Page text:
Students file into the dimly lit hall, adorned with candelabras. They take their place at the table and begin to relax, only to then have to stand up again five minutes later, as the Principal/Provost, senior fellows and tutors take their seats at the high table. Then cue a large bang as the Principal hits the table with a mallet. The doors to hall close and Latin grace is read aloud. Then, at last the meal can begin...
Now this might sound like a pretty lengthy ordeal but it is just so Oxford. I personally love the fact that these long-held traditions are still in existence today.
Saying that, I do vividly remember struggling to stand up properly in the small gap between the table and bench seat behind me in my first formal hall. I wasn't alone...all of us freshers were wobbling away, our balance threatening to collapse at any moment and desperately attempting to hold in the embarrassed giggles, as we waited to be seated.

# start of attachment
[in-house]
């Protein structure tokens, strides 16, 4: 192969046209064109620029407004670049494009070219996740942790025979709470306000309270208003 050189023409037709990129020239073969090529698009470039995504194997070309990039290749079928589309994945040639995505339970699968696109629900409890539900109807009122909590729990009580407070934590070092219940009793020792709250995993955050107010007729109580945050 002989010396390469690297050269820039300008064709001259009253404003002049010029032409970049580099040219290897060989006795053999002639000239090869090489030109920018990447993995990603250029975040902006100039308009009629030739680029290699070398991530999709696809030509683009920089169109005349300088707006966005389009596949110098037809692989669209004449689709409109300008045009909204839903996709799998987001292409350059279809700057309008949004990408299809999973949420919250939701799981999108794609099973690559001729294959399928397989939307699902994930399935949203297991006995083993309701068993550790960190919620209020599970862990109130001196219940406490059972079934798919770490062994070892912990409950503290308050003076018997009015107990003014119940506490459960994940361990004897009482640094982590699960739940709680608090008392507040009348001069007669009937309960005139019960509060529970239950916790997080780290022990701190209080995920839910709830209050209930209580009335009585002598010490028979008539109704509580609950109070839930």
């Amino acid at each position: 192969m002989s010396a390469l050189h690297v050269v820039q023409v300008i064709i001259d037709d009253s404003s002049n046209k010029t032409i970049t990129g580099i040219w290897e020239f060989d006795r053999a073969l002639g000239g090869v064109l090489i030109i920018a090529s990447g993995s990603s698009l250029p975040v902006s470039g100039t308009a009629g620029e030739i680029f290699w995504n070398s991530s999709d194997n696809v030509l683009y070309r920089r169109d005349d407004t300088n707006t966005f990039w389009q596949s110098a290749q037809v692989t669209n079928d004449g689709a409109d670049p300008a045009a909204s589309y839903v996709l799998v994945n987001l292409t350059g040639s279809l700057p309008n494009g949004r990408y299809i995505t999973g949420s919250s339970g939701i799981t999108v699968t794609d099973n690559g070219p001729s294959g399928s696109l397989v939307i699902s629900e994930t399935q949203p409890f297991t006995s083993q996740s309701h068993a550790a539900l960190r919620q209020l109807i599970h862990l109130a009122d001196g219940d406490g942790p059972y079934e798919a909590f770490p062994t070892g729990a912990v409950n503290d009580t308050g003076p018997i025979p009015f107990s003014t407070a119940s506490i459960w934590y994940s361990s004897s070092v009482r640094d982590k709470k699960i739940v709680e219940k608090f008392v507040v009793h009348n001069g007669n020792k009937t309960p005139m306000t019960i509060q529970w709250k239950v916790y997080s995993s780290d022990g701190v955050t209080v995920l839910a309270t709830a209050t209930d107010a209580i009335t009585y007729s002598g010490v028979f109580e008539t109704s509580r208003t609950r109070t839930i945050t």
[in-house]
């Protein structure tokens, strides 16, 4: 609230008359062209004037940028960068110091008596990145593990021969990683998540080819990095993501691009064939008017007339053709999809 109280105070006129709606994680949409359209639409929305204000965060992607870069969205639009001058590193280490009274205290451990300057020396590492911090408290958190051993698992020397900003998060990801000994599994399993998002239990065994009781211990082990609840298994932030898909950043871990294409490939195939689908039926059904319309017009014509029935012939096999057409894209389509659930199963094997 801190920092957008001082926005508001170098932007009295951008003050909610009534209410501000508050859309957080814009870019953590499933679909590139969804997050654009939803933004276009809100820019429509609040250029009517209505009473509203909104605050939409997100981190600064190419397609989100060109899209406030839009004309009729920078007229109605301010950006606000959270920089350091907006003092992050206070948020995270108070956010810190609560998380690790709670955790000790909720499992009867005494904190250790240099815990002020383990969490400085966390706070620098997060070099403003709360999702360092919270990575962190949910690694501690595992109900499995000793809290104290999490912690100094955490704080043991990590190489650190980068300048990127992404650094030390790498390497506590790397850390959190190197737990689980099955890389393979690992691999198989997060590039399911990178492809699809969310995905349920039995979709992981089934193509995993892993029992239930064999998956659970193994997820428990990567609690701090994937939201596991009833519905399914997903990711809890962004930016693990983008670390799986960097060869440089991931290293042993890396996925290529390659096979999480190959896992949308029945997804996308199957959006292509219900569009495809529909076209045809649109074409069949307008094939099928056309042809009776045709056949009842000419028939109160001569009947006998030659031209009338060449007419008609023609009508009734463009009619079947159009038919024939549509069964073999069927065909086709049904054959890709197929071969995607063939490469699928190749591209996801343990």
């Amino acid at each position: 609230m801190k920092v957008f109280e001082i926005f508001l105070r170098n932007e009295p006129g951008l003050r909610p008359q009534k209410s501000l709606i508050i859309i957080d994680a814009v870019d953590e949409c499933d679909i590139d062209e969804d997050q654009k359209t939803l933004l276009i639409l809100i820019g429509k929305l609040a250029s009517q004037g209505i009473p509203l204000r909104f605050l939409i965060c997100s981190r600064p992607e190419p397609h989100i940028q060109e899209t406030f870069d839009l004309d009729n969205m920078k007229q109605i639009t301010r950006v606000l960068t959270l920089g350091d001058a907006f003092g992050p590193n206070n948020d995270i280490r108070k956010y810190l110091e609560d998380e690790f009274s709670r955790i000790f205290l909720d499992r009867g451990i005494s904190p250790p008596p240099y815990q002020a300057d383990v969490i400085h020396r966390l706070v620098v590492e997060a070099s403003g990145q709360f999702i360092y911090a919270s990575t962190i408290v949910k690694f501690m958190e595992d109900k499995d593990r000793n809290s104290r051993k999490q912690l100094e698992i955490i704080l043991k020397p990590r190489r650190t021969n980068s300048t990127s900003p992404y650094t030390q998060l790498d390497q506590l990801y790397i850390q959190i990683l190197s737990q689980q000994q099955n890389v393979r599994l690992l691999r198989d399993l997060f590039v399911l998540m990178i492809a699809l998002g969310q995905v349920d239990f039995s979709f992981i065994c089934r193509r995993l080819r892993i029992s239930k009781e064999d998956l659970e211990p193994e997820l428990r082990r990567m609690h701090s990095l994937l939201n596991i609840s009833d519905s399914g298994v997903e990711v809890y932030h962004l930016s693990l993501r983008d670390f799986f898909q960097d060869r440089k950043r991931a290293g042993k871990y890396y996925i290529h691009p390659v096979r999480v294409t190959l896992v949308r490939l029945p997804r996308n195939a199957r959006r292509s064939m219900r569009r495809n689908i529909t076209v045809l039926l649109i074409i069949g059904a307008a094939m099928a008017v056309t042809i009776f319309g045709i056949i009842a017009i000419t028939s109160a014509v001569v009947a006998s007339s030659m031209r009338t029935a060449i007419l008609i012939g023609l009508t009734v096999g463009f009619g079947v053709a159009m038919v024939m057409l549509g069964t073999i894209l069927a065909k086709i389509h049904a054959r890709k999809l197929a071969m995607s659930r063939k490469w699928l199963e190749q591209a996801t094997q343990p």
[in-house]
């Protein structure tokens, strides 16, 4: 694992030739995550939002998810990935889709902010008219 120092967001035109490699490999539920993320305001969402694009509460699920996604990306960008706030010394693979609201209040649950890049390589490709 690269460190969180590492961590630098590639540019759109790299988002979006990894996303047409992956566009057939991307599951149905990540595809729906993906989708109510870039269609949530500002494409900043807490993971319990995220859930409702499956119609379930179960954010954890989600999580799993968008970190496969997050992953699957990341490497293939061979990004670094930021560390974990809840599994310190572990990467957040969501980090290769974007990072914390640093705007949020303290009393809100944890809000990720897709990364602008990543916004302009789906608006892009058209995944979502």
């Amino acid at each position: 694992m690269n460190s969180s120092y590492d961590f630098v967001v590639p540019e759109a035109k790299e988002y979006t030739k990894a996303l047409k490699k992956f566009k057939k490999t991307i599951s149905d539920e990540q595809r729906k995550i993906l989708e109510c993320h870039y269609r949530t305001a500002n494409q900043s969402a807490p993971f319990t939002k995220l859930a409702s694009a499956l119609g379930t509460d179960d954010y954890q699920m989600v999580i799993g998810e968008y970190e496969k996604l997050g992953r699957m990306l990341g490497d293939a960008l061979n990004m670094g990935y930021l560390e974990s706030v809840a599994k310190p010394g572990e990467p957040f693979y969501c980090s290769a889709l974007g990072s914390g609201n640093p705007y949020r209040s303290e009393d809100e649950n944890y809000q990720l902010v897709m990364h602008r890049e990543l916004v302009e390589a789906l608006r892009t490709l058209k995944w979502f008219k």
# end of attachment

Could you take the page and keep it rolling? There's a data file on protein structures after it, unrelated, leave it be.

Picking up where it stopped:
Once you've worked your way through the three course meal, the same sort of procedure begins again; there is a loud bang on the table, guests rise, high-table leave the hall, swiftly followed by the students.
Over time you get used to the small gap between the table and benches, the loud bang is no longer shocking but expected and Latin grace becomes the norm.
Frequency of formal hall and prices vary depending on the college, check out: http://apply.ousu.org/colleges/compare/formal-hall/ for more info.
There are also different rules on wearing gowns - At Christ Church students have to wear their gowns, whereas at other colleges like Somerville gowns aren't required.
Some colleges give extra dining rights to students who excel in their exams or studies. These students are known as 'Scholars' and 'Exhibitioners'; one of the perks of owning this title can be free formal dinners! (I'll do a more comprehensive post on these titles)